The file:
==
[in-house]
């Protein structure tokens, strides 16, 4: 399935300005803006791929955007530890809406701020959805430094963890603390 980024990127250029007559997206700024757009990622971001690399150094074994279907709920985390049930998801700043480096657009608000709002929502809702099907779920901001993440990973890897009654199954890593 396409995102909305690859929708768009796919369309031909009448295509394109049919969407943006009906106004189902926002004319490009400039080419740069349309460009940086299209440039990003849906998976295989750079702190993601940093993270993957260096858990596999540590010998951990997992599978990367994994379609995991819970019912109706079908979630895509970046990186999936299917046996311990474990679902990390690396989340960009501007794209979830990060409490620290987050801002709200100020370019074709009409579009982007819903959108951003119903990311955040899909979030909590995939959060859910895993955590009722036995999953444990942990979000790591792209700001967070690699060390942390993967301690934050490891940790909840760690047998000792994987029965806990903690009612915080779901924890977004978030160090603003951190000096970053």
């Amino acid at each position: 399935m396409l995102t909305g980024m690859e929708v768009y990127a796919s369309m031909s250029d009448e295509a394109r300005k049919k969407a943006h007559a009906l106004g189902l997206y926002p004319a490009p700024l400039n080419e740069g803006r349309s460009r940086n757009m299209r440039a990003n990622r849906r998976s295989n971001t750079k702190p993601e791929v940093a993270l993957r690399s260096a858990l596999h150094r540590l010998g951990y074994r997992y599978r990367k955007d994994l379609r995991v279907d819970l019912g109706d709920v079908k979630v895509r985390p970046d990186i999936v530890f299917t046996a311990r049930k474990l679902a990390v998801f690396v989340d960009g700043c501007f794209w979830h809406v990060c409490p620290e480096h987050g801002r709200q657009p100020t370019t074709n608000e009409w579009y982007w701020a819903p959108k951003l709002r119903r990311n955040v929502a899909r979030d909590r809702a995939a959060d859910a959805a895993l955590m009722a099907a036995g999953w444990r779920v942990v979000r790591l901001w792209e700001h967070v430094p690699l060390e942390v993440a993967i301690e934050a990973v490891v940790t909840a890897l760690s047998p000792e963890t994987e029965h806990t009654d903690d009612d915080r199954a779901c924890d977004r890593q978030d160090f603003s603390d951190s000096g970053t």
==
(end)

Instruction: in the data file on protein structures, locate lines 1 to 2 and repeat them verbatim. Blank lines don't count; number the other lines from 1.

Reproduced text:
[in-house]
């Protein structure tokens, strides 16, 4: 399935300005803006791929955007530890809406701020959805430094963890603390 980024990127250029007559997206700024757009990622971001690399150094074994279907709920985390049930998801700043480096657009608000709002929502809702099907779920901001993440990973890897009654199954890593 396409995102909305690859929708768009796919369309031909009448295509394109049919969407943006009906106004189902926002004319490009400039080419740069349309460009940086299209440039990003849906998976295989750079702190993601940093993270993957260096858990596999540590010998951990997992599978990367994994379609995991819970019912109706079908979630895509970046990186999936299917046996311990474990679902990390690396989340960009501007794209979830990060409490620290987050801002709200100020370019074709009409579009982007819903959108951003119903990311955040899909979030909590995939959060859910895993955590009722036995999953444990942990979000790591792209700001967070690699060390942390993967301690934050490891940790909840760690047998000792994987029965806990903690009612915080779901924890977004978030160090603003951190000096970053």